Other common threads were the need for larger material budgets to craft collections rich with backlist titles, series books, and titles in demand, and a desire for more display space and the ability to crowdsource RA knowledge across libraries. Those without form-based RA would like to start it, and many would like dedicated ways to promote RA to readers and to make its value clear to administration.


Respondents also report the necessity for multilingual RA resources, highlighting a void in RA tools. Other needs include improved discovery systems, especially those designed for better tagging in the catalogue, and meaningful indications of which titles accurately present underrepresented voices. This is a challenge for the entire publishing ecosystem; collecting author data, which would help elevate voices too often diminished, depends on an author’s ability to safely provide demographic information without fear of career or personal harm. It also further exacerbates the burden on LGBTQIA+ and disabled authors. Finding titles by authors who are Black, Indigenous, or people of color (BIPOC) is also not straightforward. We are not yet close to a systematic solution to this challenge, which creates a void in service ability. Jade Valenzuela, La Quinta Public Library, CA, underscores the clear cost of not having enough data to do RA work fully and well, writing that advisors need “lists that feature read-alike authors of color for typical NYT best-seller authors.”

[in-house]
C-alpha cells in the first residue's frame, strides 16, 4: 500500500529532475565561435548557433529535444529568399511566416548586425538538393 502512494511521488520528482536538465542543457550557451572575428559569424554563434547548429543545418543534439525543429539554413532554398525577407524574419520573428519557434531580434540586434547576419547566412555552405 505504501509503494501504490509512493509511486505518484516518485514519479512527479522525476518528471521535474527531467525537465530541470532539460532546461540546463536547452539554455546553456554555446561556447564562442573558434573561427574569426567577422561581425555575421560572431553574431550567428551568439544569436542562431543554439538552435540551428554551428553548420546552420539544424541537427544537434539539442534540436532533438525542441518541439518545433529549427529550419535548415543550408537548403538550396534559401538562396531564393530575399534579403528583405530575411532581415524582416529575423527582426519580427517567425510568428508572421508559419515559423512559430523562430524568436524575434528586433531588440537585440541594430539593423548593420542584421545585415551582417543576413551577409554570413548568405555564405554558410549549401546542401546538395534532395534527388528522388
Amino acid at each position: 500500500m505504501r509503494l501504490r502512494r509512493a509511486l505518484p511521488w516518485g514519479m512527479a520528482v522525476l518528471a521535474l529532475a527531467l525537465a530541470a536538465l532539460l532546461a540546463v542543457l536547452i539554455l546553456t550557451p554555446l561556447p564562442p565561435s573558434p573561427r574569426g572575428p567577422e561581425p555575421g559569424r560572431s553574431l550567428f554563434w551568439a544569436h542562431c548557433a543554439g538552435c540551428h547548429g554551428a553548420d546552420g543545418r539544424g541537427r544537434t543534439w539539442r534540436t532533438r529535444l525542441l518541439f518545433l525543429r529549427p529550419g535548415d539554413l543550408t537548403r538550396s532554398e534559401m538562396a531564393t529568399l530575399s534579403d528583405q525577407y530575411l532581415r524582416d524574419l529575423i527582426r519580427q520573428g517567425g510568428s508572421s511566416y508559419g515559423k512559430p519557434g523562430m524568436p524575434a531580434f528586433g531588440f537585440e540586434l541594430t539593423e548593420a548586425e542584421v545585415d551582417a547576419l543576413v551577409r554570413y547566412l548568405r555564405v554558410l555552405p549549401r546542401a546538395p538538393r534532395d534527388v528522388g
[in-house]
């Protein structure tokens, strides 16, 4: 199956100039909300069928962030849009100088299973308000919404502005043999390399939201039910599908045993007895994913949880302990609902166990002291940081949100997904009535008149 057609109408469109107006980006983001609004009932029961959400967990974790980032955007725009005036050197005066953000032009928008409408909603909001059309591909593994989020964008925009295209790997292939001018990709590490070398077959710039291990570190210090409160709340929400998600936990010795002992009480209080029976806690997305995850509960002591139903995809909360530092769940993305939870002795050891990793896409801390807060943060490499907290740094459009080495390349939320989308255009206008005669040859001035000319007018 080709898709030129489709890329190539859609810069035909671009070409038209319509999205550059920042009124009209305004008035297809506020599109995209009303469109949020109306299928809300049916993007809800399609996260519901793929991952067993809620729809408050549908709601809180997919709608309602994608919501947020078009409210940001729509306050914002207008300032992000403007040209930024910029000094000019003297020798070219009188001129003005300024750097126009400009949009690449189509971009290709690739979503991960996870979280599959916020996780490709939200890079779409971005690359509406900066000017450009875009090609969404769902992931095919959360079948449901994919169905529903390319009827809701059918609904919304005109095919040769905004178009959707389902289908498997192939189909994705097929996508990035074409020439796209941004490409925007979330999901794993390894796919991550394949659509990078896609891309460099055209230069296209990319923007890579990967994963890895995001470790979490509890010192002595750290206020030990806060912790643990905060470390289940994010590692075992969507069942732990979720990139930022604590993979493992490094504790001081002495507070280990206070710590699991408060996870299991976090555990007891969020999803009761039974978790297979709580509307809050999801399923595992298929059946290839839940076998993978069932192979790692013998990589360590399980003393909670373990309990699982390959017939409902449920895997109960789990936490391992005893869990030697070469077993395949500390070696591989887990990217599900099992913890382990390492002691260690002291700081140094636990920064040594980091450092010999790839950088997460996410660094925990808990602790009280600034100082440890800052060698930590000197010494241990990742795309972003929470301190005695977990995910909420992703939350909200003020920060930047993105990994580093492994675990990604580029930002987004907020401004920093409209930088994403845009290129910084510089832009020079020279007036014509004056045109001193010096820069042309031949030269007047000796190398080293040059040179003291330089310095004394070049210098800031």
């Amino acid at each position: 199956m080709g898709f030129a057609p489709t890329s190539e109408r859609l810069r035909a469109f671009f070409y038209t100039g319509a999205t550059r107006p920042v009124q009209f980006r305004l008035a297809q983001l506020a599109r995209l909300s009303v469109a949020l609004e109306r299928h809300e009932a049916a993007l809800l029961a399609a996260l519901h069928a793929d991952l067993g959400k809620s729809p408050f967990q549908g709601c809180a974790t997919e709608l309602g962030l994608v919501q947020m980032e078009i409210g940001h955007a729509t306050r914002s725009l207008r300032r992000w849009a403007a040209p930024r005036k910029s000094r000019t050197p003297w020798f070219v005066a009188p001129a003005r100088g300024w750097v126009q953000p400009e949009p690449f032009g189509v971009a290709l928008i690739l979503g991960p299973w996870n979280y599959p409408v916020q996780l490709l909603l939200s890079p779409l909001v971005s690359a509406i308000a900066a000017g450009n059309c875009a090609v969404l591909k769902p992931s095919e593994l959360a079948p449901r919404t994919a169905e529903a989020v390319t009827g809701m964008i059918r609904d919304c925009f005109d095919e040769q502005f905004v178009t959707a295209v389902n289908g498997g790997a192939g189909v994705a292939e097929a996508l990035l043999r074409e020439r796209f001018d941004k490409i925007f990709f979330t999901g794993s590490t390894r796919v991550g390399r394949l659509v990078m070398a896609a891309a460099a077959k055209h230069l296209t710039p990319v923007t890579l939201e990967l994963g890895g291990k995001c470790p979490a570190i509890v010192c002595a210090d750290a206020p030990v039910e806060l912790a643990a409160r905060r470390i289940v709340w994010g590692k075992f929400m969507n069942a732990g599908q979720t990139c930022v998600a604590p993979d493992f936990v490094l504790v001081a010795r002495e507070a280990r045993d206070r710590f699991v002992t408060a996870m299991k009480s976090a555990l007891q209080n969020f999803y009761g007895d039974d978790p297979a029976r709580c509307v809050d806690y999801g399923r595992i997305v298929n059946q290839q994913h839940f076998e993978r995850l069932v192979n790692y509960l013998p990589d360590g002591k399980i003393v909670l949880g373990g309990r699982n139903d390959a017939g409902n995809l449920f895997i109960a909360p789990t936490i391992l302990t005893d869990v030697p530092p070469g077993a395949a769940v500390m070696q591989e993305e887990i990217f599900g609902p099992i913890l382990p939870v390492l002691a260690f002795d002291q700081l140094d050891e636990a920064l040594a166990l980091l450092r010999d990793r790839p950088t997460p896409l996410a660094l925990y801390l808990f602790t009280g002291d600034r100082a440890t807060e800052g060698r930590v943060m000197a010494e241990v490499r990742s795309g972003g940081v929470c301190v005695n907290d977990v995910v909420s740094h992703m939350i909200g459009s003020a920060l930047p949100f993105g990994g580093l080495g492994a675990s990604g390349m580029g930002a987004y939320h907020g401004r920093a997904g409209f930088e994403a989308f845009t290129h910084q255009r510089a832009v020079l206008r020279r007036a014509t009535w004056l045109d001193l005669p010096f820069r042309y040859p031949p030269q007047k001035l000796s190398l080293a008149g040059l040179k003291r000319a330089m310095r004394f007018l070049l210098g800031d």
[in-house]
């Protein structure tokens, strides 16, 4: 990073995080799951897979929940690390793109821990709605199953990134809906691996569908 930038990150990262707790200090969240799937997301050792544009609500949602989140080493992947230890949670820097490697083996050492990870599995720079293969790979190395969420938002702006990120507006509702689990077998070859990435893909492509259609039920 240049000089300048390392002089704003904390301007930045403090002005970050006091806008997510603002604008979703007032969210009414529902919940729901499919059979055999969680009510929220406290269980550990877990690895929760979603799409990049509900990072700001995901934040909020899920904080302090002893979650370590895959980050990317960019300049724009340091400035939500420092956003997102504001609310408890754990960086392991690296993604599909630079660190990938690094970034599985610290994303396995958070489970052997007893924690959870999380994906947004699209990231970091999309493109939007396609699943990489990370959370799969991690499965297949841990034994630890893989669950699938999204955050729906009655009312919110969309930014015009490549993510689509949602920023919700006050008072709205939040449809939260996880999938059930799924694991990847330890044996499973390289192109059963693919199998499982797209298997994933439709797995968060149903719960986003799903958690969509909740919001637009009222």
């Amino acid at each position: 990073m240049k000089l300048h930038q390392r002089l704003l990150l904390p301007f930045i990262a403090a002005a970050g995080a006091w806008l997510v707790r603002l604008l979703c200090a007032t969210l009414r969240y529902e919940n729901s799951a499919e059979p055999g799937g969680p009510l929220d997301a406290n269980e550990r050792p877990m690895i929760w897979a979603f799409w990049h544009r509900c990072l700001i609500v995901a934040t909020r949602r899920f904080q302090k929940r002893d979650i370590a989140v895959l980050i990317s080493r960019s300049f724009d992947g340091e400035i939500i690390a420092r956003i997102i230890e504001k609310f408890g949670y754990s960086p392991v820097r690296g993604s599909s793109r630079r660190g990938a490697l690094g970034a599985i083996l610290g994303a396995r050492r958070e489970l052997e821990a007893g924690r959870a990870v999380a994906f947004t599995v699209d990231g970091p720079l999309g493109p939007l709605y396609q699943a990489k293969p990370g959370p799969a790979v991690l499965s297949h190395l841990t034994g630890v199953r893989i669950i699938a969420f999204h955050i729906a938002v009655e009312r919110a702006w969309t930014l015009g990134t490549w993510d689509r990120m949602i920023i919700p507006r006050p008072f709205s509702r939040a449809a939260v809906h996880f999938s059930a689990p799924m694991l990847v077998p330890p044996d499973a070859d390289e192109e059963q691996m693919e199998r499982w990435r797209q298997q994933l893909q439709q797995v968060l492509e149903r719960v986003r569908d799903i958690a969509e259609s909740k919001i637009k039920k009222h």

As it stands now, RA is not meeting the needs of patrons from marginalized groups who seek representation of stories like their own, nor those of patrons from any background who want to read about a diverse range of experiences. Librarians are individually making change, however. Katy Jacob, Evanston Public Library, IL, has been running a “yearlong reading challenge…. We have suggested [lists of titles] for every month. That list is 100 percent books by authors from marginalized groups (LGBTQIA+, disabled, BIPOC, etc.).” Jacob’s program ensures that titles by underrepresented voices are shared and featured in displays throughout the year.

Last year, Kristin Friberg, Princeton Public Library, NJ, created Reading Through Diverse Lenses, an initiative that was part of the library’s staff RA training. Friberg took categories from LJ articles on diversity audits and from NoveList’s categorizations, and staff were invited to read a book from each category. “The idea is for participants to read one title from each category. We meet bimonthly, and each person presents their book and addresses questions specifically pertaining [to] the lens through which the story is told. It’s part of an effort to expand our staff’s reading and suggestions beyond books from the white gaze and amplify a diversity of voices. We are making progress in terms of our own reading and what books we suggest our community members read.” The library staff have a variety of lived experiences which contextualize the conversation, and Friberg tells LJ that in the ensuing discussion, “we learn more about each other, and how we see the world. I hope it’s a small step to help create a safe space for us all to grow, and learn from one another.”